• The thing is, if the rotor is able to intermittently rub the pad, regardless of cause, you need to look at both why the movement is taking place and also how much it has to move before rub can occur. Usually the problem is more with the latter, as are the factors you actually have control over. Oct 24, 2020 at 1:22
  • A better hub and a good QR skewer mitigated rub somewhat on my bike.
    – gschenk
    Oct 26, 2020 at 14:44
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Your use of the word 'tremble' is somewhat disconcerting. Do you mean the rotor is loose and vibrating in response to road irregularities? If so, stop whatever you are doing and immediately check the rotor mounting bolts and make sure they are tightened to the proper torque specification.

I have a suspicion that you actually mean that the rotors seem to go out of true while riding and causes slight rub on the brake pads, which can be heard as a soft 'ching-ching-ching' as the wheel rotates.

What probably is happening is that the rotor is in fact warping slightly, or your brake pistons are sticking slightly which causes one pad to contact the rotor.

I've ridden both SRAM Force 6 bolt and Shimano Ultegra Ice-Tec centerlock and they both need periodic re-alignment.

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  • Put a glass on the table and hit it with the knife (gently). The glass will tremble and you will hear the sound of it. i have nothing loose, I simply sometimes hear something similar from the rotor-pads and since I get this effect amplified when I hit with wheel with something I guess 203 mm is a long way from the mounting points (bolts) so the rotor edge can vibrate and cause the rub. Oct 23, 2020 at 19:03
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    @greenoldman A rotor cannot tremble like this. Either something else moves/flexes (fork flex is common) or something is very bad with your bolts fixing the rotor. Oct 23, 2020 at 19:54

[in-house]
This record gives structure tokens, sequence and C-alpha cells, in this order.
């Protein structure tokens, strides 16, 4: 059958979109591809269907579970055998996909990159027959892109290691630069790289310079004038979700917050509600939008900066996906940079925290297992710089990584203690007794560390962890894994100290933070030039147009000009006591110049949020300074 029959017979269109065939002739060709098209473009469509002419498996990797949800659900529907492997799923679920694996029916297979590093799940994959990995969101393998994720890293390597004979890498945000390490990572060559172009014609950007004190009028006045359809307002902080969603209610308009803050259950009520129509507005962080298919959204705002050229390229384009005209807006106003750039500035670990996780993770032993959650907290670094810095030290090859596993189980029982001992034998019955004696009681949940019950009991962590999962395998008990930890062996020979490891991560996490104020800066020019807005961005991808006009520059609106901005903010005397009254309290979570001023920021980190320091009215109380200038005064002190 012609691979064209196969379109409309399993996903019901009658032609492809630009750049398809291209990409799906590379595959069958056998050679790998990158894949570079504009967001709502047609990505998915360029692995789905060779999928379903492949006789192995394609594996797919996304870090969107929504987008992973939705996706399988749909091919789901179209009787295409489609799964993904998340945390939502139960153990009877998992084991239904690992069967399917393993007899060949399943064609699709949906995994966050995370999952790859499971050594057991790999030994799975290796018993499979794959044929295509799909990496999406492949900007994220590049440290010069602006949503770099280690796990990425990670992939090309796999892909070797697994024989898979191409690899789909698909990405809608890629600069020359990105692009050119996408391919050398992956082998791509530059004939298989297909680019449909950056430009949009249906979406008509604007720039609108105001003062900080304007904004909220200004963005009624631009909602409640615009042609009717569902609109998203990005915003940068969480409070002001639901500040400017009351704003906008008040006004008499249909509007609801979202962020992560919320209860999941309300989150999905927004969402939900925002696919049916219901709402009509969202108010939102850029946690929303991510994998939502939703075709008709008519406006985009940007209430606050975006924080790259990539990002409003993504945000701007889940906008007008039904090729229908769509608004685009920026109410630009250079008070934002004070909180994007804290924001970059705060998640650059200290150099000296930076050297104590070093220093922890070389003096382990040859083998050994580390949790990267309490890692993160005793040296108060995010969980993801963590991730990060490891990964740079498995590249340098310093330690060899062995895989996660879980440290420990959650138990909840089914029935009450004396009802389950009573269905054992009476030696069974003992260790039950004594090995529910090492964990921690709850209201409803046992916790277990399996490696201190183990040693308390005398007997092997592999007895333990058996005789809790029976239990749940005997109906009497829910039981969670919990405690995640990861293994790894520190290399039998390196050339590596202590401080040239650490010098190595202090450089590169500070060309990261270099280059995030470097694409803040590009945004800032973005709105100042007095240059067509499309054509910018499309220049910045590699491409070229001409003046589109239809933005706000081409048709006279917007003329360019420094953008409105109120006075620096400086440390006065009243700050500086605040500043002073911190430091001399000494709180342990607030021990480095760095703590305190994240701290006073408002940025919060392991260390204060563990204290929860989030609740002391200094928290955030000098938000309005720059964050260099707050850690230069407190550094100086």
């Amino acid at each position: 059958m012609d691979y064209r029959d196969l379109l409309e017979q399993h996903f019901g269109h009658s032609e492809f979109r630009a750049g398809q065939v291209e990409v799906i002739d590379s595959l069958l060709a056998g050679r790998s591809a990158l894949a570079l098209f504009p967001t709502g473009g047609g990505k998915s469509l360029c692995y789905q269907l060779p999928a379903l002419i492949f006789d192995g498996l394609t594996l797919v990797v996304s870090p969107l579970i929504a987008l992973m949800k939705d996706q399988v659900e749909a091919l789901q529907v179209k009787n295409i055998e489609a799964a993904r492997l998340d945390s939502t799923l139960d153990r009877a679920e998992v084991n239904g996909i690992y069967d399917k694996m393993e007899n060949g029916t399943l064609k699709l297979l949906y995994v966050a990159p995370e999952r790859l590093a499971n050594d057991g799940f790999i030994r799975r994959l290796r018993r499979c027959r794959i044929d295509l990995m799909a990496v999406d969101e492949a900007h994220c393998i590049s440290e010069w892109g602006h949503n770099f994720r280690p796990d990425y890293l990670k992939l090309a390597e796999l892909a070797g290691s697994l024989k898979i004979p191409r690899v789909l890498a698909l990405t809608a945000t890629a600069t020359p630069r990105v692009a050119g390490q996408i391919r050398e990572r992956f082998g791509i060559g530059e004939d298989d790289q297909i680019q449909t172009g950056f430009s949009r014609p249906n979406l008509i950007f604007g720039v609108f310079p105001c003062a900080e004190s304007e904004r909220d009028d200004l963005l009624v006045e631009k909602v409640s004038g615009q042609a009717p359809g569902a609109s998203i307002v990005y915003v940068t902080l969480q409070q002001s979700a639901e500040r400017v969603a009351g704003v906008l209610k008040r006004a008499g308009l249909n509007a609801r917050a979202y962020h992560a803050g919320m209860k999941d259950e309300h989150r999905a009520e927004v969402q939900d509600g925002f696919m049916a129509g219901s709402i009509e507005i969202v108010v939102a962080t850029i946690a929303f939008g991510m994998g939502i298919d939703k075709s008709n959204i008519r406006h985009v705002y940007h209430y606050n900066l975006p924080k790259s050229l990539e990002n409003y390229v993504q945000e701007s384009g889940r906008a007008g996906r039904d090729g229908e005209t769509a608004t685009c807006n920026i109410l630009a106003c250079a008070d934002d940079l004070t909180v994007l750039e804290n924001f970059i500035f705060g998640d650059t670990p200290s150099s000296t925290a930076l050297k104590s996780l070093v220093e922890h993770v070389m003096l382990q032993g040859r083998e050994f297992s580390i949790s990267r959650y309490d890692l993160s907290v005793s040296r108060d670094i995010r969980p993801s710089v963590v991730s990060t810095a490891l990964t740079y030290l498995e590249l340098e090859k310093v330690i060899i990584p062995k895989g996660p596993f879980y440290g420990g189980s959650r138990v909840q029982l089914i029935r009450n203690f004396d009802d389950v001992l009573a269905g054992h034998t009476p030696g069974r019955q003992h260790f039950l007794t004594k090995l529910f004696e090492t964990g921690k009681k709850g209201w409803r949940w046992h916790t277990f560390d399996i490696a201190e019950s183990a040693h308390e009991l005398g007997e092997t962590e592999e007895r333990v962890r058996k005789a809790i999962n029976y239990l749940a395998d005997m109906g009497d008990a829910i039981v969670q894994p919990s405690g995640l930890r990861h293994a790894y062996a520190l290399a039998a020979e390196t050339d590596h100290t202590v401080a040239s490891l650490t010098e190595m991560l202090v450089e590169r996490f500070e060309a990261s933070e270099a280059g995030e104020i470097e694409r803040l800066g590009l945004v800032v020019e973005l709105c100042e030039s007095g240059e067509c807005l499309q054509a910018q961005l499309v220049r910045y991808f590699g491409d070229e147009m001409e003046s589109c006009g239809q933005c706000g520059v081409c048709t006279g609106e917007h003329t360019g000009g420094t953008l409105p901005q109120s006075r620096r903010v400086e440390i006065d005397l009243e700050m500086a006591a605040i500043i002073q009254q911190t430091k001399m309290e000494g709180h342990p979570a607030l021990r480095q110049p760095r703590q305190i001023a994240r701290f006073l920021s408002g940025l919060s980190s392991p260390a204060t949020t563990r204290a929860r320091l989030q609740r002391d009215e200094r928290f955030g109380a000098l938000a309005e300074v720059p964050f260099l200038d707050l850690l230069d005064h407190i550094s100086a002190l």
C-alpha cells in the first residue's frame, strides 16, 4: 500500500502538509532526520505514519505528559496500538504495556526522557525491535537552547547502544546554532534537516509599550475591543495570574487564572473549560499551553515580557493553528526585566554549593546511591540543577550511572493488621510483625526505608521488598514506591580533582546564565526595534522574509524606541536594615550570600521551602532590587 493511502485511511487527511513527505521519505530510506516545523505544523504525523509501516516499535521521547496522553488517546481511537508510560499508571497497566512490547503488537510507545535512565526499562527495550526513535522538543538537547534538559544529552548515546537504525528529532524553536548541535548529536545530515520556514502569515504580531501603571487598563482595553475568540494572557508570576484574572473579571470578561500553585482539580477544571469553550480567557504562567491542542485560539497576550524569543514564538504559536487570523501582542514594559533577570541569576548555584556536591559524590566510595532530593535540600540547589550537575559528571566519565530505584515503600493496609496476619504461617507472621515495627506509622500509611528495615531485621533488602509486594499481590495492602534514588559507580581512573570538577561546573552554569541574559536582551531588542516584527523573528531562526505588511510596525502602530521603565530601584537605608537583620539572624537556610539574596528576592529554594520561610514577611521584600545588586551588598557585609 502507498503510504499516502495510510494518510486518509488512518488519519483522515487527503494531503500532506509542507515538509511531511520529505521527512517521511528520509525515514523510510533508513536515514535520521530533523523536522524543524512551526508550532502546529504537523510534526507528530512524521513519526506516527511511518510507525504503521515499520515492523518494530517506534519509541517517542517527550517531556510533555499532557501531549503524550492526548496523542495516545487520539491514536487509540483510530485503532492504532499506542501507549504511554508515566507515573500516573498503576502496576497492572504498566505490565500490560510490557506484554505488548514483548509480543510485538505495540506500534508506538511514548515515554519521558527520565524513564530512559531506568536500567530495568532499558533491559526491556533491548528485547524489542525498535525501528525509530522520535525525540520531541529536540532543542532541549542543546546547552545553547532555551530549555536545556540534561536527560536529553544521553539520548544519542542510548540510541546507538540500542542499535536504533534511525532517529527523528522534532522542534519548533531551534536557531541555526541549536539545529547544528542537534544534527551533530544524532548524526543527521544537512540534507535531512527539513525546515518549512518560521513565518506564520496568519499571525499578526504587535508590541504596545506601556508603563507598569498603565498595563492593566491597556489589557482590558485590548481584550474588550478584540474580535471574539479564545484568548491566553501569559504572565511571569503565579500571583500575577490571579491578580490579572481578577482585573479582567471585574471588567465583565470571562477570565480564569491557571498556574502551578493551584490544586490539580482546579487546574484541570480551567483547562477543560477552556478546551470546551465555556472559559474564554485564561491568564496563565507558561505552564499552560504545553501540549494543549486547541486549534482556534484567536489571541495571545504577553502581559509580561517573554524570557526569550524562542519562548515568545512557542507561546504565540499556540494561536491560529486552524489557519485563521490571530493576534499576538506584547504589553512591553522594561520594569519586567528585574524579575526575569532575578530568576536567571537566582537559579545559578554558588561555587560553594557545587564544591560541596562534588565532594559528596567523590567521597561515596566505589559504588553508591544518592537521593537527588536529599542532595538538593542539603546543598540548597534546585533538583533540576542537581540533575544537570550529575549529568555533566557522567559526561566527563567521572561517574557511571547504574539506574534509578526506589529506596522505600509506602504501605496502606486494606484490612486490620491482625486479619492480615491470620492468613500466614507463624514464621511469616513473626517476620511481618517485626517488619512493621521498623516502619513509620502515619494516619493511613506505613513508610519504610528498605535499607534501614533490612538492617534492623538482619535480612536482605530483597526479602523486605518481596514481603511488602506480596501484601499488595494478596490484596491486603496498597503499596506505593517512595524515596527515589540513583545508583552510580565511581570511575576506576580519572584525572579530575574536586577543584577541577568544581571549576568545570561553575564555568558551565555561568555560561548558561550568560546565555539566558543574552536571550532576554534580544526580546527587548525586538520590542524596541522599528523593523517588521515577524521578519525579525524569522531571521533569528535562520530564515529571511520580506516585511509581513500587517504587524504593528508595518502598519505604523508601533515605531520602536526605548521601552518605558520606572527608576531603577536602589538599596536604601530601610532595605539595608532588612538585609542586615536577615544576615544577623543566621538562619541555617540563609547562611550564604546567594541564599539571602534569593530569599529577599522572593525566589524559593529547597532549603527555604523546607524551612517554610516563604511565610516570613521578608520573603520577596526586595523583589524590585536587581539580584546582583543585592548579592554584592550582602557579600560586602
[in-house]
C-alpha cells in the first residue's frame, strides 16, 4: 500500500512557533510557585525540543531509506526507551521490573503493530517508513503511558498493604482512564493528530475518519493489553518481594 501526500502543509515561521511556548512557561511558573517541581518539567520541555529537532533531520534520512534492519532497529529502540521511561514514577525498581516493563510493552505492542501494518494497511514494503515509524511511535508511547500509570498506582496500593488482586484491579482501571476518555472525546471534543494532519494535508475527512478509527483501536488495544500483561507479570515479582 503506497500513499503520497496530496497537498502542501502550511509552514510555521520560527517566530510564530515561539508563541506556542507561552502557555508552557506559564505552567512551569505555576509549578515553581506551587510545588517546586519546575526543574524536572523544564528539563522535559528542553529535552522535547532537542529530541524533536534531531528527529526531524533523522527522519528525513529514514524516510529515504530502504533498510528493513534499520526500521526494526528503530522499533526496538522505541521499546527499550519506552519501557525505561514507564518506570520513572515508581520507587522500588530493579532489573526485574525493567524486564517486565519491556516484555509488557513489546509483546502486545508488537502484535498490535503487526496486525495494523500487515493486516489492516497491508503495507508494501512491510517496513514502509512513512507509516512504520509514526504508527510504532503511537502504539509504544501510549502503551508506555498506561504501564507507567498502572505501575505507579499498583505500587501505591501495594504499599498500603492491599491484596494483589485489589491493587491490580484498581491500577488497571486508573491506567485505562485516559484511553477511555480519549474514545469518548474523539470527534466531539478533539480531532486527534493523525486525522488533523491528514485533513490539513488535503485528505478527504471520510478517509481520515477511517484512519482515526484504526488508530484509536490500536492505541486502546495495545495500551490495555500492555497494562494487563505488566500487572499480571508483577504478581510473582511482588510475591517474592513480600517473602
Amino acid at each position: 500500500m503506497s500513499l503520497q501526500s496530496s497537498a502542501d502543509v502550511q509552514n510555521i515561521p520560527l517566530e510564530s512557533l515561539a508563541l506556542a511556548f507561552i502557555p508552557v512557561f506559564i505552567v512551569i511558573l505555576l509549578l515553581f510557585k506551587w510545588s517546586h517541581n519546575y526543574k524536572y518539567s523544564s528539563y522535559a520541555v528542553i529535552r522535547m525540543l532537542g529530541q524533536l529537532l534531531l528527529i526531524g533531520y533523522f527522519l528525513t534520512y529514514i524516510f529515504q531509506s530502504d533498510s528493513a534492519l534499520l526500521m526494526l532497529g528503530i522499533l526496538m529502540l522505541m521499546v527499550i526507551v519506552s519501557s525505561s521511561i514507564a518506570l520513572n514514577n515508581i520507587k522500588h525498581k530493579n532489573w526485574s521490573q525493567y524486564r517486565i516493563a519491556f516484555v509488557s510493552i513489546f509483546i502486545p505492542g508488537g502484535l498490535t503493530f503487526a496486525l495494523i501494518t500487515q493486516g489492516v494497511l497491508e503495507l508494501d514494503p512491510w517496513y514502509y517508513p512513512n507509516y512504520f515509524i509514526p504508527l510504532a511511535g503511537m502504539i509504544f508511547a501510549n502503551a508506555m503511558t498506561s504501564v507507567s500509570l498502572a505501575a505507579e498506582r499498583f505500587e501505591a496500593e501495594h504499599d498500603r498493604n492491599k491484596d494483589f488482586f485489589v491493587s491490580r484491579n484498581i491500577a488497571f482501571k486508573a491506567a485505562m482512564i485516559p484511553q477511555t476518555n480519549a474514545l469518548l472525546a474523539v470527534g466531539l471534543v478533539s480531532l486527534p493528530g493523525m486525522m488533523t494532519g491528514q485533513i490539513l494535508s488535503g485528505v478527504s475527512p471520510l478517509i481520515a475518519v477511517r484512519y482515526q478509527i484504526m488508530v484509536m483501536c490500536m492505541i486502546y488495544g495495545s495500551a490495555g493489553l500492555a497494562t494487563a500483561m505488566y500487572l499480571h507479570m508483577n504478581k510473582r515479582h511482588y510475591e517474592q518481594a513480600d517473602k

• Sorry I suggested "resonate" etc in a comment and OP edited their question.
    – Criggie
    Oct 24, 2020 at 7:49
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You might find that the Floating Rotor on an alloy spider solves this problem. They are made for both 6 bolt and centrelock. Hope and Shimano both manufacture the better rotors in this design, though not cheap. Hope Floating Rotor

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  • Which problem exactly? In which way does it solve it, stiffer rotor? Oct 25, 2020 at 7:27
  • The rotor is stiffer, the alu acts as a sound damper too (alu frames hardly ring compared to steel).
    – Noise
    Oct 25, 2020 at 7:34
  • But which problem does it solve? In my experience it is the fork the caliper is on that often flexes. Does it solve excessive rotor flex? When does that happen? Oct 25, 2020 at 7:36
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    The author says he gets ringing that isn't attributed to rub. Also, all discs rub sometimes, but you find it less noticable with this type of rotor as the spider already acts as an acoustic damper.
    – Noise
    Oct 25, 2020 at 7:45
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    This design is supposed to warp less when hot and dissipate heat faster, those were the main advantages advertised by the manufacturer
    – Noise
    Oct 25, 2020 at 7:49